(CNN) - A federal judge in Maryland has ruled that Chad Wolf is likely unlawfully serving as acting secretary of the Department of Homeland Security and temporarily barred the Trump administration from enforcing new asylum restrictions on members of two immigration advocacy groups.
Judge Paula Xinis, in a 69-page ruling issued Friday, wrote that the two groups are "likely to demonstrate (former acting Homeland Security Secretary Kevin) McAleenan's appointment was invalid under the agency's applicable order of succession, and so he lacked the authority to amend the order of succession to ensure Wolf's installation as Acting Secretary."
Subsequently, Wolf didn't have the authority to impose the asylum rules that are being challenged, Xinis ruled. The new requirements, which court documents say took effect in late August, concern employment, and the case is ongoing.
Xinis' ruling does not mean Wolf is leaving his position. The appointments of Wolf and his No. 2, Ken Cuccinelli, to the top leadership roles in the Department of Homeland Security have increasingly come under scrutiny, though both continue to serve in their posts. The Trump administration appealed a federal judge's ruling earlier this year that it was unlawful to appoint Cuccinelli to lead the agency responsible for processing US immigration requests, and he remains in that post more than six months later. The case before Xinis is ongoing.
CNN has reached out to the department for comment.
Last month, a coalition of 20 state attorneys general and 10 cities and counties challenged rules imposed by the Trump administration that they argued limited access to employment authorization for asylum seekers, New York Attorney General Letitia James' office said Monday.
"The first rule would require asylum seekers to wait a year before applying for employment authorization, and bar many from obtaining authorization at all. The second rule would eliminate the longstanding requirement that employment authorization applications be processed within 30 days, thus allowing such applications to sit untouched indefinitely," James' office said.
Xinis found that DHS "completely sidestepped this critical impact of the new rules" and "never wrestled with the fundamental implications of deferring or denying advance work authorization."
"Substantially limiting approval of work authorization for bona fide asylees will inevitably affect their ability to afford the costs of seeking asylum, including hiring legal counsel," Xinis wrote.
Xinis' order granted injunctive relief to only members of Casa de Maryland, Inc. and Asylum Seeker Advocacy Project, two of the lawsuit's plaintiffs that the judge found to have "demonstrated associational standing at this stage," finding the relief "both proper and necessary to avoid irreparable harm."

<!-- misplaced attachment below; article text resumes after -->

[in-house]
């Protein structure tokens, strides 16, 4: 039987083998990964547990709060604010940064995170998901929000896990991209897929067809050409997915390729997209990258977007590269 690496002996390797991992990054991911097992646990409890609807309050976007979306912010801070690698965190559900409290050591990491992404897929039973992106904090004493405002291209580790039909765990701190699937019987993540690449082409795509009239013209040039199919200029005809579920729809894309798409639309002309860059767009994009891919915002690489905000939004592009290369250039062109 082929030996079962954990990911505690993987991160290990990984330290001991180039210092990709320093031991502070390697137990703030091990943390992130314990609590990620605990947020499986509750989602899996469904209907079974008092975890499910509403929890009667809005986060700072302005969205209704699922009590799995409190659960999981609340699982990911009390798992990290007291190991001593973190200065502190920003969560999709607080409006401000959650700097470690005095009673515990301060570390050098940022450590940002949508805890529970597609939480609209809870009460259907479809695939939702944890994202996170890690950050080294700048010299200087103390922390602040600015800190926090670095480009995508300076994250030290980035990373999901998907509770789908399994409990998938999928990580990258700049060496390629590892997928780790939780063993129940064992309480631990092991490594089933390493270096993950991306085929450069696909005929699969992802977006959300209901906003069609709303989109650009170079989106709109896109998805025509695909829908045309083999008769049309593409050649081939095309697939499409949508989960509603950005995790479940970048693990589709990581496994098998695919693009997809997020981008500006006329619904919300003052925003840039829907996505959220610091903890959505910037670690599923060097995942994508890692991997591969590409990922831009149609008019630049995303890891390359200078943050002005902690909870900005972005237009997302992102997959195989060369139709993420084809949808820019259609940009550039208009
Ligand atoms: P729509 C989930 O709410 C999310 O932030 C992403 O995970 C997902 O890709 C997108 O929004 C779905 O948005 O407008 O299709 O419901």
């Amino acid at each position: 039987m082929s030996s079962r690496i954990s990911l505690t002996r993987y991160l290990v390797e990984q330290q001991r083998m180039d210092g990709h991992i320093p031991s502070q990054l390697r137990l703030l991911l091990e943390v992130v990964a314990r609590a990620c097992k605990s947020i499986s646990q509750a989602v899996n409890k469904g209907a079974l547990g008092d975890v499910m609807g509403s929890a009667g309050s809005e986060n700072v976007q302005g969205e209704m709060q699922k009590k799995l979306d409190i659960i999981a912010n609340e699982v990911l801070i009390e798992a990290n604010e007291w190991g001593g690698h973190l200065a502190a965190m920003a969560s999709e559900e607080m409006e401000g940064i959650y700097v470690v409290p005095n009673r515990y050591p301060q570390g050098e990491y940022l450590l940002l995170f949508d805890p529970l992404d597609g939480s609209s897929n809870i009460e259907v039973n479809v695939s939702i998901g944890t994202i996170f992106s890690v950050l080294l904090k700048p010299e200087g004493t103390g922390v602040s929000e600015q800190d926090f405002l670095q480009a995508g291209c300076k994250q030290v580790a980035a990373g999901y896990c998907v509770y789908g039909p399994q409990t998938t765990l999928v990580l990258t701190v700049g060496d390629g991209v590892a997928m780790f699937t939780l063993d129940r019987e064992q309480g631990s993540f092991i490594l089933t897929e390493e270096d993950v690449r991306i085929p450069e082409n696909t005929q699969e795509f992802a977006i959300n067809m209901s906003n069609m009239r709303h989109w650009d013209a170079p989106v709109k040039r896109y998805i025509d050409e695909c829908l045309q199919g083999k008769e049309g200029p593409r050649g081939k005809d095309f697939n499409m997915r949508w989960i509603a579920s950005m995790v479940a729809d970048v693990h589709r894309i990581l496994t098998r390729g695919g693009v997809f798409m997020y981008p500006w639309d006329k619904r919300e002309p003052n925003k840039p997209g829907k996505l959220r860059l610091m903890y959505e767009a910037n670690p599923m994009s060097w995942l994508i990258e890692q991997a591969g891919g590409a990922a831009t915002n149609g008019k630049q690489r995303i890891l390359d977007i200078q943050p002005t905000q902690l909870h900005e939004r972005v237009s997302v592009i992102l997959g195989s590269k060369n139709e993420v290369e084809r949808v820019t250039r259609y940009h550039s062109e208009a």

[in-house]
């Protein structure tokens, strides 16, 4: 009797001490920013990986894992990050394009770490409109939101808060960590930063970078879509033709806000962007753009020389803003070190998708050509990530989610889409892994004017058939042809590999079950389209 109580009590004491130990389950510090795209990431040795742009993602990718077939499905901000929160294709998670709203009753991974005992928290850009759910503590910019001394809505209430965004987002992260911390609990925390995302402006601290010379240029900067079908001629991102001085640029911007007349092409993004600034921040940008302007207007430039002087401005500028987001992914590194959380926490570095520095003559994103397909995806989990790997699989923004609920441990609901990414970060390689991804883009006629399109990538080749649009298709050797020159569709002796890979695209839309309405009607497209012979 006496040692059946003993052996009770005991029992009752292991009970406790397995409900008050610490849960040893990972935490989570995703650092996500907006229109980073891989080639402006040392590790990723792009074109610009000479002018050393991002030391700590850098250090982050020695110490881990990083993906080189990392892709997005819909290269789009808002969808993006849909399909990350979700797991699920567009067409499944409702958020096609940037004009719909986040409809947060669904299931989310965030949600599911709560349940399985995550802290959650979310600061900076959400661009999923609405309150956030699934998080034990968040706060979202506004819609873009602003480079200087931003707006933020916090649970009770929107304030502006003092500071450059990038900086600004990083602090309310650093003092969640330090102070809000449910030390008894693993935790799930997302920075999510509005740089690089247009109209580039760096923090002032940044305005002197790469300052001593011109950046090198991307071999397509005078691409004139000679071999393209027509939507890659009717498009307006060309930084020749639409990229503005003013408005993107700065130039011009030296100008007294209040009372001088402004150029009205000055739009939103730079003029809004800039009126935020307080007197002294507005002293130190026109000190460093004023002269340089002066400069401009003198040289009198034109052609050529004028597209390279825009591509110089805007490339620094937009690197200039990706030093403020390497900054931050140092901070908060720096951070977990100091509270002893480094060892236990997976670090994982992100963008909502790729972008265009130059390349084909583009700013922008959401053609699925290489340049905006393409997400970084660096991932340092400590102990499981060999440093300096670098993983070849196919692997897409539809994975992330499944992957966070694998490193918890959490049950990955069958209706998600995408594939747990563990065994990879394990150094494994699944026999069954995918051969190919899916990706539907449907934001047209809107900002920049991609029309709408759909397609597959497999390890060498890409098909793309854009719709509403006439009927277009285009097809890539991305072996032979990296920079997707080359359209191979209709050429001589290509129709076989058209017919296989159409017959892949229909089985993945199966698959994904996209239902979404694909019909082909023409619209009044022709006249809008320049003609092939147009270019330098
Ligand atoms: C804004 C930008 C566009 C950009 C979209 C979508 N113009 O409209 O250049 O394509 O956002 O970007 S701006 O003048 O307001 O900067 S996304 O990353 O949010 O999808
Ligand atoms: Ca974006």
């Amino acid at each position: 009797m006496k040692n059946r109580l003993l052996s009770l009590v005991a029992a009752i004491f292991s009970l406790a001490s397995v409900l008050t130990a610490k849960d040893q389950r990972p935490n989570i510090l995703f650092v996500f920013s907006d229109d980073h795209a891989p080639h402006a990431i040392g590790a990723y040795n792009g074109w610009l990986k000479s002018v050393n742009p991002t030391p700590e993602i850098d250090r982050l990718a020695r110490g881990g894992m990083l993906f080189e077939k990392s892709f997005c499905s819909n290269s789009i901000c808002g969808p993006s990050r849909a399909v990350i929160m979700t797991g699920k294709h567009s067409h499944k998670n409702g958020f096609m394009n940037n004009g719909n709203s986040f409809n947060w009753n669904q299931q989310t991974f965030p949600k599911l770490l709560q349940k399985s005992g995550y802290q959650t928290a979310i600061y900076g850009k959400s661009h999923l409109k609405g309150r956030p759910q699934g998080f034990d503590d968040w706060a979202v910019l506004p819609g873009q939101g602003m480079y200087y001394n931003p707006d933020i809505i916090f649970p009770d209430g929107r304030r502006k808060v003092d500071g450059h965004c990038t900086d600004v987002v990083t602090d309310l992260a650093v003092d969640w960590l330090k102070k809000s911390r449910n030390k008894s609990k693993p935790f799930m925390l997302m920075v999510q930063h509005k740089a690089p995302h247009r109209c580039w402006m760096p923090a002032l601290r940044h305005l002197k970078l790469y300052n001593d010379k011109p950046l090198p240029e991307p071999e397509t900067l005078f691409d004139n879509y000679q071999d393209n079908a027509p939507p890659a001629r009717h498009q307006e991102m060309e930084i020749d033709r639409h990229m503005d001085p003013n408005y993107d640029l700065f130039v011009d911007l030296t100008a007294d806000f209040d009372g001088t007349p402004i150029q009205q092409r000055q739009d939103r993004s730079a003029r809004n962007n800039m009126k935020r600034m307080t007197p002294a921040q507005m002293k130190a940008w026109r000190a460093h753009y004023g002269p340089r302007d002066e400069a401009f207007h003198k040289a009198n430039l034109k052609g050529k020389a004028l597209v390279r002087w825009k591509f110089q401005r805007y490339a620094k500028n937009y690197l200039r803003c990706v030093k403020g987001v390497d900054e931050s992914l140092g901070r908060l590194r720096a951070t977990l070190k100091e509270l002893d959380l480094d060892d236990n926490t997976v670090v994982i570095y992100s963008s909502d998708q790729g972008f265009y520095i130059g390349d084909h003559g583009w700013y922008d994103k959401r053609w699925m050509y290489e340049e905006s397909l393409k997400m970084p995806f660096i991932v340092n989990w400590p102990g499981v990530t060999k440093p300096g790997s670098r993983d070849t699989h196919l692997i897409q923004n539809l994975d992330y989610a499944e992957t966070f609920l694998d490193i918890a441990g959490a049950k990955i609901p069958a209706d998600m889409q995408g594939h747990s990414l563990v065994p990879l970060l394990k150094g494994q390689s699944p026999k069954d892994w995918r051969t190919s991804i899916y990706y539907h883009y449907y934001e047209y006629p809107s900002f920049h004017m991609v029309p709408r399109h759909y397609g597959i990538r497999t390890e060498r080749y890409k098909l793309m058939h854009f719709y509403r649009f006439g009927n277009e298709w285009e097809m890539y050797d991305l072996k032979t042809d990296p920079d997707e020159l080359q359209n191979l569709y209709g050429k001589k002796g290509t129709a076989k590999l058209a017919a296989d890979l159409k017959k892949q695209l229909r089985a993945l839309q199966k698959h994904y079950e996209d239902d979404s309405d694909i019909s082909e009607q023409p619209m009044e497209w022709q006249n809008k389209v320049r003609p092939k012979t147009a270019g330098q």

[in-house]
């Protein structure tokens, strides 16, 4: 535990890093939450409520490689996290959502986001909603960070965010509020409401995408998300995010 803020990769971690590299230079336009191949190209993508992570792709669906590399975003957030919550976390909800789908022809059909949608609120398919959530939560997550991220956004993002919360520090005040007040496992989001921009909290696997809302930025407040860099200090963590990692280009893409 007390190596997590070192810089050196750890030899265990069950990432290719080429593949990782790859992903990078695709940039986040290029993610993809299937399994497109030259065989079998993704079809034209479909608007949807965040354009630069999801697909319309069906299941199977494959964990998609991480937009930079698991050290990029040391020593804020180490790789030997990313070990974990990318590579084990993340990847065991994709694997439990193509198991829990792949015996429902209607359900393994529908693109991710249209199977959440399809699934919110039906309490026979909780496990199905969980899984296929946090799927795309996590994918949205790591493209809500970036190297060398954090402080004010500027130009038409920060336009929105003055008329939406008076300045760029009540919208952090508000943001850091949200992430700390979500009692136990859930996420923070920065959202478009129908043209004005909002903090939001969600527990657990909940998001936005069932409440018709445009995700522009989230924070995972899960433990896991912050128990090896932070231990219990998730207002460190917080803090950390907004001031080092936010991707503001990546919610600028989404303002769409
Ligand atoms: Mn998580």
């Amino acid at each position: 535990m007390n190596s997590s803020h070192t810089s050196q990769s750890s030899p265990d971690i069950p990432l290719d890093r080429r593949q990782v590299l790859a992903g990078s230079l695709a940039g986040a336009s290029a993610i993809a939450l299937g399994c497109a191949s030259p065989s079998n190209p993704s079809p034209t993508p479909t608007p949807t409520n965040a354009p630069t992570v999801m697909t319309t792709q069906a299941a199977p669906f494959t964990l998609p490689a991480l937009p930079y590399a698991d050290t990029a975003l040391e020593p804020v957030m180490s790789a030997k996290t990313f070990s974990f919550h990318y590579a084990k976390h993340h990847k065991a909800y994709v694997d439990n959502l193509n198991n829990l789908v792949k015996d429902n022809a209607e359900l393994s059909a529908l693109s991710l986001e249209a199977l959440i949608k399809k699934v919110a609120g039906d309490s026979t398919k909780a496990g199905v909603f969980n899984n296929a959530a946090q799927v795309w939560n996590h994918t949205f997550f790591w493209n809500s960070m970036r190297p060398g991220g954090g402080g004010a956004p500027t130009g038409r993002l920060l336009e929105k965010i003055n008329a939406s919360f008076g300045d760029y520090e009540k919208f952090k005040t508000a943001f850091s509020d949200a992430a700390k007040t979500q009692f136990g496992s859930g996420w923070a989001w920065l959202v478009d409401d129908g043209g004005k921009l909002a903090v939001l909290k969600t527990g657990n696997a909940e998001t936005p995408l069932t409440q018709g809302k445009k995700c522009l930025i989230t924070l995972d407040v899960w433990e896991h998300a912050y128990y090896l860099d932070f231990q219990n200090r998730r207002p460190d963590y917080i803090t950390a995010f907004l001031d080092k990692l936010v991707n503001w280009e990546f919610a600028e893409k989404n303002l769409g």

The organizations have approximately 100,000 and 4,000 members each, according to the judge's order.
James welcomed the ruling, calling Wolf a man with "no authority and no business sitting in the chair of the acting secretary of Homeland Security."
"Not only is this decision welcome news for asylum seekers who were unfairly targeted by the Trump Administration, but the courts have now found that Chad Wolf has no authority at the Department of Homeland Security," she said.
CNN has previously reported that the Government Accountability Office found that Wolf and Cuccinelli, the senior official performing the duties of deputy secretary, were appointed as part of an invalid order of succession.
"We vehemently disagree with what the GAO has put out," Wolf told CNN's Jake Tapper at the time.
Wolf has been at the forefront of a host of issues like immigration, civil unrest and the coronavirus pandemic response, and as a result, has come under criticism for his actions. During Wolf's tenure, the department has been marked by a focus on the border wall, a fight with New York over Global Entry and more recently, a deployment of federal officers to Portland, Oregon, in opposition to local officials.
Wolf has been the acting secretary since November 2019. The department has not had a confirmed secretary since April 2019 when former Secretary Kirstjen Nielsen was forced to resign.
President Donald Trump last month announced that he would officially appoint Wolf to take over the role on a permanent basis, and his nomination was formally sent to the Senate last week.
This story has been updated with additional developments.